All right reserved.

ISBN: 0-374-15895-9


Chapter One

Prelude: From Minneapolis to Beirut

In June 1979, my wife, Ann, and I boarded a red-and-white Middle East Airlines 707 in Geneva for the four-hour flight to Beirut. It was the start of the nearly ten-year journey through the Middle East that is the subject of this book. It began, as it ended, with a bang.

When we got in line to walk through the metal detector at our boarding gate, we found ourselves standing behind three broad-shouldered, mustachioed Lebanese men. As each stepped through the metal detector, it would erupt with a buzz and a flashing red light, like a pinball machine about to tilt. The Swiss police immediately swooped in to inspect our fellow passengers, who turned out not to be hijackers bearing guns and knives, although they were carrying plenty of metal; they were an Armenian family of jewelers bringing bricks of gold back to Beirut. Each of the boys in the family had a specially fitted money belt containing six gold bars strapped around his stomach, and one of them also had a shoe box filled with the precious metal. They sat next to Ann and me in the back of the plane and spent part of the flight tossing the gold bricks back and forth for fun.

When our MEA plane finally touched down at Beirut International Airport, and I beheld the arrival terminal's broken windows, bullet scars, and roaming armed guards, my knees began to buckle from fear. I realized immediately that although I had spent years preparing for this moment - becoming a foreign correspondent in the Middle East - nothing had really prepared me for the road which lay ahead.

In Minneapolis, Minnesota, where I was born and raised, I had never sat next to people who tossed gold bricks to each other in the economy section on Northwest Airlines. My family was, I suppose, a rather typical middle-class American Jewish family. My father sold ball bearings and my mother was a homemaker and part-time bookkeeper. I was sent to Hebrew school five days a week as a young boy, but after I had my bar mitzvah at age thirteen, the synagogue interested me little; I was a three-day-a-year Jew - twice on the New Year (Rosh Hashanah) and once on the day of Atonement (Yom Kippur). In 1968, my oldest sister, Shelley, spent her junior year abroad at Tel Aviv University; it was the year after Israel's dramatic victory in the Six-Day War - a time when Israel was very much the "in" place for young American Jews. Over the Christmas break of 1968 my parents took me to Israel to visit my sister.

The trip that would change my life. I was only fifteen years old at the time and just waking up to the world. The flight to Jerusalem marked the first time I had traveled beyond the border of Wisconsin and the first time I had ridden on an airplane. I don't know if it was just the shock of the new, or a fascination waiting to be discovered, but something about Israel and the Middle East grabbed me in both heart and mind. I was totally taken with the place, its peoples and its conflicts. Since that moment, I have never really been interested in anything else. Indeed, from the first day I walked through the walled Old City of Jerusalem, inhaled its spices, and lost myself in the multicolored river of humanity that flowed through its maze of alleyways, I felt at home. Surely, in some previous incarnation, I must have been a bazaar merchant, a Frankish soldier perhaps, a pasha, or at least a medieval Jewish chronicler. It may have been my first trip abroad, but in 1968 I knew than and there that I was really more Middle East than Minnesota.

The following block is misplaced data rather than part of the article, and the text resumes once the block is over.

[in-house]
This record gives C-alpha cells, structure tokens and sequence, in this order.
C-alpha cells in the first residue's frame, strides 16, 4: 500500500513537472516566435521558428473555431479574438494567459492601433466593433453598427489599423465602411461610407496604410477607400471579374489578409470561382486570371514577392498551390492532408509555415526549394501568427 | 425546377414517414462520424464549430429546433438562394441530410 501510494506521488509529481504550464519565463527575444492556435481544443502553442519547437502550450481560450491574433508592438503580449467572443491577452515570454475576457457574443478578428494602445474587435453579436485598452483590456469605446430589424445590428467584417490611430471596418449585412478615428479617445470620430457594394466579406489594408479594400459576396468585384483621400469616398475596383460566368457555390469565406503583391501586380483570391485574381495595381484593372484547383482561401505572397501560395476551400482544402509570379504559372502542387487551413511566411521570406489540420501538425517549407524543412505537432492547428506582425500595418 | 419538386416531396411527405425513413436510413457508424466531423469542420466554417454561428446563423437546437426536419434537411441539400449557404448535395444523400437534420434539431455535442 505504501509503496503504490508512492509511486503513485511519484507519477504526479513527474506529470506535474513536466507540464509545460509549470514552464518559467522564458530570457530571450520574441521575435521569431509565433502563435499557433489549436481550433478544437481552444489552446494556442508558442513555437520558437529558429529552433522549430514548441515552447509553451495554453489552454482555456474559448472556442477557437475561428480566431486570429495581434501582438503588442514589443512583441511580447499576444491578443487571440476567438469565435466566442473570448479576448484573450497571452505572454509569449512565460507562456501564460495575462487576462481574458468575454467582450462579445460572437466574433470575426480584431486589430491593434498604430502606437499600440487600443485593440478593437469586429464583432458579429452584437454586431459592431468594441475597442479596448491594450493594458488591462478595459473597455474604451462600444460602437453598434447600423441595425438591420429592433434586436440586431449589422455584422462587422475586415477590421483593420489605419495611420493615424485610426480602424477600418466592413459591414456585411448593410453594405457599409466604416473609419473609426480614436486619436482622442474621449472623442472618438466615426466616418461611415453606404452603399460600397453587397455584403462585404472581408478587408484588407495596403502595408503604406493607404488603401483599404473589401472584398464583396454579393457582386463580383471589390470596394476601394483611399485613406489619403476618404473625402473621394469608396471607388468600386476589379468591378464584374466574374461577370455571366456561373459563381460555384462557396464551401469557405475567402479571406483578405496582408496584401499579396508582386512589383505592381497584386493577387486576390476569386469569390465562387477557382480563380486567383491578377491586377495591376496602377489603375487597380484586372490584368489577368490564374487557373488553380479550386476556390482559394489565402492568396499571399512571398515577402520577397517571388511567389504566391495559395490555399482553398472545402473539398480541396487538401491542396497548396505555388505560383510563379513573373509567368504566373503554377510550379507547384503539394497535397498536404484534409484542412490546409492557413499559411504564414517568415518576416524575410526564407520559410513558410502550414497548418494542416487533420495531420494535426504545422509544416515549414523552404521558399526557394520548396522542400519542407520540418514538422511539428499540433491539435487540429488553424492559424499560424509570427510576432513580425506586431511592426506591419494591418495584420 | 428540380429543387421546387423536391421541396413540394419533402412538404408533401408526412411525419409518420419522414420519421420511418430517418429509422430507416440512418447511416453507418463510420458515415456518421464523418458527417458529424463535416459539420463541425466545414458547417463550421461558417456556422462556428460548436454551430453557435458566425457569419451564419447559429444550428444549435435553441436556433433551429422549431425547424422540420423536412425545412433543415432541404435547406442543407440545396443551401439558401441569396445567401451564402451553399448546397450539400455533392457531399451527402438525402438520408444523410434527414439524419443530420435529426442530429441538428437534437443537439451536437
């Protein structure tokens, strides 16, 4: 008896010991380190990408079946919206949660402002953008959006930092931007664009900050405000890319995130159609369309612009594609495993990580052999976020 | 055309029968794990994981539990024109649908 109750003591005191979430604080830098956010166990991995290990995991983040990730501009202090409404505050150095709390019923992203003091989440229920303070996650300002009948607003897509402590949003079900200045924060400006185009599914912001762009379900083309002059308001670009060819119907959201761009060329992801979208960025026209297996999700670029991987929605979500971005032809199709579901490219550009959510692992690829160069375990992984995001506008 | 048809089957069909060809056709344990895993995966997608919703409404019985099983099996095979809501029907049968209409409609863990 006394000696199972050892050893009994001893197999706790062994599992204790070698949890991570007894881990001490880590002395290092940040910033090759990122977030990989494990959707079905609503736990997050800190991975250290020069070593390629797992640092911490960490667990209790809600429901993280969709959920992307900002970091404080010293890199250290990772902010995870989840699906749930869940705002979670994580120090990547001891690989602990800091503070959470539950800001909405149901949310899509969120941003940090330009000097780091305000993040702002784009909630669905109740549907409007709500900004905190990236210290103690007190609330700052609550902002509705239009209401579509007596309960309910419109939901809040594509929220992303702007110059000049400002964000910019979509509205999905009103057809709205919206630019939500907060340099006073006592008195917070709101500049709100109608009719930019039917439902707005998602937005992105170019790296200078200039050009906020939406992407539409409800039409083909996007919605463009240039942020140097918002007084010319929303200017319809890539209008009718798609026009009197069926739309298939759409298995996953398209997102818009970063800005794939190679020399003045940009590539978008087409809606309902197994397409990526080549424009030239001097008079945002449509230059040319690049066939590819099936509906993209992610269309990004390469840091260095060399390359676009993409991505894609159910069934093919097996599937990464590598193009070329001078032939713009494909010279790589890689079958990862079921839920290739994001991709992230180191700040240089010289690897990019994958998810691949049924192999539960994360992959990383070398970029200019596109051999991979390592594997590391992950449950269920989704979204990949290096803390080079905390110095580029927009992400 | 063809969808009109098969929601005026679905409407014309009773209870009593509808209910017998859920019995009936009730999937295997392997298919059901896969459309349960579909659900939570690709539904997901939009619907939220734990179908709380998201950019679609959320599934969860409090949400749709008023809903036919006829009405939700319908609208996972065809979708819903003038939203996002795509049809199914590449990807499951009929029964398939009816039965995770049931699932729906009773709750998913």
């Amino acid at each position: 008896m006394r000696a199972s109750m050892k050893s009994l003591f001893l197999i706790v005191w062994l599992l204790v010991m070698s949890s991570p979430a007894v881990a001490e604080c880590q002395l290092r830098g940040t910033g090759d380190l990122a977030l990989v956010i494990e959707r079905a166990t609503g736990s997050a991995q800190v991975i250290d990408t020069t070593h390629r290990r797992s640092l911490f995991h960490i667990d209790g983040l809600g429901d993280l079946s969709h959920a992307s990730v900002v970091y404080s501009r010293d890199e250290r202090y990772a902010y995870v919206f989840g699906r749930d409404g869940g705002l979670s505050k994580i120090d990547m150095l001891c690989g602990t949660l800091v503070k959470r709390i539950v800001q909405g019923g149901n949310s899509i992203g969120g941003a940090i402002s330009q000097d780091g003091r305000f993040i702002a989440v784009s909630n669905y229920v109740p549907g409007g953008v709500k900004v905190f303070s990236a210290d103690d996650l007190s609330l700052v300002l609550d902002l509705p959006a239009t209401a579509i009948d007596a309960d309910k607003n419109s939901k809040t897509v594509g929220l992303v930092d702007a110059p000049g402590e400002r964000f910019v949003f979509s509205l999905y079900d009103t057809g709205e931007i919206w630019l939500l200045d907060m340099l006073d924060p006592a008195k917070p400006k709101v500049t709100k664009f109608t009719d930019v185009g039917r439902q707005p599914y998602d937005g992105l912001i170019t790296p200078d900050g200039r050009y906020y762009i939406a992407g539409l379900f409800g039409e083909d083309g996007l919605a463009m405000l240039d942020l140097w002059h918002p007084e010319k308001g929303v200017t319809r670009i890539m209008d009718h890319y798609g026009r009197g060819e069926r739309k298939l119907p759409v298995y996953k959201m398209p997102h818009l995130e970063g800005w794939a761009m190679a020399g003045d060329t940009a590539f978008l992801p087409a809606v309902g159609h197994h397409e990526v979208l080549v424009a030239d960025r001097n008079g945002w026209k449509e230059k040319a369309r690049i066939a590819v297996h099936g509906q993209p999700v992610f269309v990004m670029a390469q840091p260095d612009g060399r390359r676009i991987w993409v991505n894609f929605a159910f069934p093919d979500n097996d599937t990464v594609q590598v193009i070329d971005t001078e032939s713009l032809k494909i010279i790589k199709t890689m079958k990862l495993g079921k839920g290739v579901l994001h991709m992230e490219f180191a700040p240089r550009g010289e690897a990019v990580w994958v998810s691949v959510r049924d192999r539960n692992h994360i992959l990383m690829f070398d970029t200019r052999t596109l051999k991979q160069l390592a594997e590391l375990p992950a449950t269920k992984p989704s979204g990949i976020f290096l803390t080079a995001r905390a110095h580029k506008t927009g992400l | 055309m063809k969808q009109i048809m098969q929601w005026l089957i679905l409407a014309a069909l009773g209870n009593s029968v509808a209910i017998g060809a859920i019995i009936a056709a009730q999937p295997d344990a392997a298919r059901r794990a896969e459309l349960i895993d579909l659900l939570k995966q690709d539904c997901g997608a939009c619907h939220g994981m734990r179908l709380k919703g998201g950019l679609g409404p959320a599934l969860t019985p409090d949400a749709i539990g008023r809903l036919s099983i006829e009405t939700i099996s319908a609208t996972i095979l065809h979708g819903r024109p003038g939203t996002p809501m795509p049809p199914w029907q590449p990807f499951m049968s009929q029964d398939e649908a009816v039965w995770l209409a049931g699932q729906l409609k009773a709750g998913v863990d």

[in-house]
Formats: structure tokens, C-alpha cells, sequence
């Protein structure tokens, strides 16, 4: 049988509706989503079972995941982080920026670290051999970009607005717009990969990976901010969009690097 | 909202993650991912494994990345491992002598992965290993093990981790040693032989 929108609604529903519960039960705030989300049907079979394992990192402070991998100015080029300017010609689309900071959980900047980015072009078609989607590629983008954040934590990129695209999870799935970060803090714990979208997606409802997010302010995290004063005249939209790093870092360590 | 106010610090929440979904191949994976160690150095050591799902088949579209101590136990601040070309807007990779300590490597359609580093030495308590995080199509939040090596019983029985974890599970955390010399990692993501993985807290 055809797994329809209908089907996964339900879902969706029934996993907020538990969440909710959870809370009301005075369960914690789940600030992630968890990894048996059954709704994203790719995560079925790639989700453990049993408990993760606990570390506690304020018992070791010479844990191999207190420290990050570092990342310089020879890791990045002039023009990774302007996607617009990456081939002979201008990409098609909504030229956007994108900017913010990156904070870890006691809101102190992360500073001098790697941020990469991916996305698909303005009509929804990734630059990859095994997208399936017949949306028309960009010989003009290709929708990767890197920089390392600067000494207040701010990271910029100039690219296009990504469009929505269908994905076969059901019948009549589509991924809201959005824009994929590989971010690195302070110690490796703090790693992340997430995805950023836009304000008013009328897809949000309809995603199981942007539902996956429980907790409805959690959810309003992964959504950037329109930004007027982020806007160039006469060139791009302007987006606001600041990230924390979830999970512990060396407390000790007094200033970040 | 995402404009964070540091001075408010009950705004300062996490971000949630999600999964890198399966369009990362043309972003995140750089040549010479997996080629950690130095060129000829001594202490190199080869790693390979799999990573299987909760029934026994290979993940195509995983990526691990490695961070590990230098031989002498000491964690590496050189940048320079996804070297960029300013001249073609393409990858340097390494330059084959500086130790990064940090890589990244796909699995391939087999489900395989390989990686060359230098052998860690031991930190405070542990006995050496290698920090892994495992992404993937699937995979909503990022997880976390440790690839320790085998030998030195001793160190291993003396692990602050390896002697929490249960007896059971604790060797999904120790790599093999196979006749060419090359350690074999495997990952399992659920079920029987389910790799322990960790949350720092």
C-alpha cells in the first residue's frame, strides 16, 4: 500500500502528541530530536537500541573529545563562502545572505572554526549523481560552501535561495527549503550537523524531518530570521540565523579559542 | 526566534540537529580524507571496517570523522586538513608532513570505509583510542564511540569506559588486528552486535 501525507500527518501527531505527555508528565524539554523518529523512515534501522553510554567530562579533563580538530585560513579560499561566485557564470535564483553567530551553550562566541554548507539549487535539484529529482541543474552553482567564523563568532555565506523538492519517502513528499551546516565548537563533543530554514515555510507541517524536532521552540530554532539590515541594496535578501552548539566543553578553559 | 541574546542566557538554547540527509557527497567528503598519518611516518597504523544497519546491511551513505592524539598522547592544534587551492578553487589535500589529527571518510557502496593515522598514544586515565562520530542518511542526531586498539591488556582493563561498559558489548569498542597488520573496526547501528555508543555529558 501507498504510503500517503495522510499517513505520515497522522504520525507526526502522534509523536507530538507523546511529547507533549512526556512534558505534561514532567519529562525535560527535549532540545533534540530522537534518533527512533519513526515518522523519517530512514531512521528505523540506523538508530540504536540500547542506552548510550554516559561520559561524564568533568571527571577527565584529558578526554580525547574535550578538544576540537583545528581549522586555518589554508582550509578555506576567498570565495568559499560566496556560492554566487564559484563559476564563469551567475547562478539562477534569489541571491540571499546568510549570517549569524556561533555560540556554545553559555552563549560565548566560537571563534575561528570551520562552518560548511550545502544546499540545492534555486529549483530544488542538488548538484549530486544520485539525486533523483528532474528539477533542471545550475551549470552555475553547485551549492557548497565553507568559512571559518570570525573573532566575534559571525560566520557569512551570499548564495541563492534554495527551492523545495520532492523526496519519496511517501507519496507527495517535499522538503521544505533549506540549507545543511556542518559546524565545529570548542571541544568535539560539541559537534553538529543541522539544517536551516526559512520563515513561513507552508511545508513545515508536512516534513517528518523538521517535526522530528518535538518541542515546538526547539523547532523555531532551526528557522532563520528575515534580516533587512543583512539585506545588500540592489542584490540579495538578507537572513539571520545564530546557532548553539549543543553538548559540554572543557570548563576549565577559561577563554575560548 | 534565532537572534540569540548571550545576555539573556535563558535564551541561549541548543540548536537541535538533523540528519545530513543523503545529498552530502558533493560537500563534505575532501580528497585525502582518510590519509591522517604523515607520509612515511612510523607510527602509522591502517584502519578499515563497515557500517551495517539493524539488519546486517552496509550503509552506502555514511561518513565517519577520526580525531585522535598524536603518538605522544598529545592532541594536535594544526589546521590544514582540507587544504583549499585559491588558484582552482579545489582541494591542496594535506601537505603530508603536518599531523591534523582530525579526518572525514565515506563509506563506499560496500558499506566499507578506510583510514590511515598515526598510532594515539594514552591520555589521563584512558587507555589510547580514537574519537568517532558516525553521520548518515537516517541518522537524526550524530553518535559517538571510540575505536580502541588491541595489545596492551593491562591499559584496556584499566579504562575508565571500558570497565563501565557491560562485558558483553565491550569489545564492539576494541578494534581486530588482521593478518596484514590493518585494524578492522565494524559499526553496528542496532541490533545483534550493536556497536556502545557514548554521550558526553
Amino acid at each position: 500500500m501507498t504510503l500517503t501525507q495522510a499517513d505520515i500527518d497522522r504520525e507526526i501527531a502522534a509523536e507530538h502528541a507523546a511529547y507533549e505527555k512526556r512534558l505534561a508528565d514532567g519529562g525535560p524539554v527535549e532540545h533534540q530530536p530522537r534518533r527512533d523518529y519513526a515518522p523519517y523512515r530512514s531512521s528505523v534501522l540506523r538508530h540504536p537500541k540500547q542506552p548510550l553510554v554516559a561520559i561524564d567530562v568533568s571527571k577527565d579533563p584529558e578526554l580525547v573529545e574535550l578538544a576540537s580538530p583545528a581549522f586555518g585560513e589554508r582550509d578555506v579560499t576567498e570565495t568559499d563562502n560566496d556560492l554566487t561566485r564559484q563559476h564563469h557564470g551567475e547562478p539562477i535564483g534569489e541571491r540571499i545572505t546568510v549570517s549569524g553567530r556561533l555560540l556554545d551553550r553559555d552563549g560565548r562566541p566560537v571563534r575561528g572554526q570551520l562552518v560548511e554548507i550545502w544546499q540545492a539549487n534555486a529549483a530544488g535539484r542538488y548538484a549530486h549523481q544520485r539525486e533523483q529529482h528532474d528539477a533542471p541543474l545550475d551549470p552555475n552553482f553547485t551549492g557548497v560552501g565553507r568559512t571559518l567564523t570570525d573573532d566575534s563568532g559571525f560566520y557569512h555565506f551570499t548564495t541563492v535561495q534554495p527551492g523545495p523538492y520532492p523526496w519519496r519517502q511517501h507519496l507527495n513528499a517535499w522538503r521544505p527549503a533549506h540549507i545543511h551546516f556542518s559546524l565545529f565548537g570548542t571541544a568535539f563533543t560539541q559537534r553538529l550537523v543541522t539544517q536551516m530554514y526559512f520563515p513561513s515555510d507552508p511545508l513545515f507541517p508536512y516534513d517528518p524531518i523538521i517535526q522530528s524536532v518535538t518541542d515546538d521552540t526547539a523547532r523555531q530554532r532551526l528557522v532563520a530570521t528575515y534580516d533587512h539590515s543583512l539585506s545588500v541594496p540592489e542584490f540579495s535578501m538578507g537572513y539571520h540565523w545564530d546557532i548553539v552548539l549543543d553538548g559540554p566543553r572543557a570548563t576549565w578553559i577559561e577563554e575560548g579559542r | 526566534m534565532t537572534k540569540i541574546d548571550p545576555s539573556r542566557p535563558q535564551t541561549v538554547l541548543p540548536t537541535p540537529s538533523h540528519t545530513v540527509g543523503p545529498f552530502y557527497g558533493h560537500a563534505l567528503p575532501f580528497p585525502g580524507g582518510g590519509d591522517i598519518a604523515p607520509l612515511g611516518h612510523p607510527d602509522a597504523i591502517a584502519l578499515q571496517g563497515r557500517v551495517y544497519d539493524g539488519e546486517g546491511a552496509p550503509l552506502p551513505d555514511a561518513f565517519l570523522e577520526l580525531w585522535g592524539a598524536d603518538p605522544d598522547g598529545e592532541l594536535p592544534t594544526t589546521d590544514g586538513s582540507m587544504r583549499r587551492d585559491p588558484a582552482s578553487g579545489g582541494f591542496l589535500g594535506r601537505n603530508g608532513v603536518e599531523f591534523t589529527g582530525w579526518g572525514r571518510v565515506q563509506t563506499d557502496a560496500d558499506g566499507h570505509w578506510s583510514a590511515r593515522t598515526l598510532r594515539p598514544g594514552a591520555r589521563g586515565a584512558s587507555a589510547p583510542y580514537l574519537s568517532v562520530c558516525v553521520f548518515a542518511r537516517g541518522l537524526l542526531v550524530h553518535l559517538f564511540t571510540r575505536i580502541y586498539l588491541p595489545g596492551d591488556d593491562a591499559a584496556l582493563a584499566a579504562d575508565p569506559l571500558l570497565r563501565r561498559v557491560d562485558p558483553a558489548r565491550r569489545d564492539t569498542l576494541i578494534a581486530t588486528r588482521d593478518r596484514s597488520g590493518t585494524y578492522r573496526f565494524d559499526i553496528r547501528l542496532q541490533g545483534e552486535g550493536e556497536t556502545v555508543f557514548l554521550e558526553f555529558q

When I returned home, I began to read everything I could get my hands on about Israel. That same year, Israel's Jewish Agency sent a shaliach, a sort of roving ambassador and recruiter, to Minneapolis for the first time. I became one of his most active devotees - organizing everything from Israeli fairs to demonstrations. He arranged for me to spend all three summers of high school living on Kibbutz Hahotrim, an Israeli collective farm on the coast just south of Haifa. For my independent study project in my senior year of high school, in 1971, I did a slide show on how Israel won the Six-Day War. For my high-school psychology class, my friend Ken Greer and I did a slide show on kibbutz life, which ended with a stirring rendition of "Jerusalem of Gold" and a rapid-fire montage of strong-eyed, idealistic-looking Israelis of all ages. In fact, high school for me, I am now embarrassed to say was one big celebration of Israel's victory in the Six-Day War. In the period of a year, I went from being a nebbish whose dream was to one day become a professional golfer to being an Israel expert-in-training.

I was insufferable. When the Syrians arrested thirteen Jews in Damascus, I wore a button for weeks that said Free the Damascus 13, which most of my high-school classmates thought referred to an underground offshoot of the Chicago 7. I recall my mother saying to me gently, "Is that really necessary?" when I put the button on one Sunday morning to wear to our country-club brunch. I became so knowledgeable about the military geography of the Middle East that when my high-school geography class had a teaching intern from the University of Minnesota for a month, he got so tired of my correcting him that he asked me to give the talk about the Golan Heights and the Sinai Peninsula while he sat at my desk. In 1968, the first story I wrote as a journalist for my high-school newspaper was about a lecture given at the University of Minnesota by a then-obscure Israeli general who had played an important role in the 1967 war. His name was Ariel Sharon.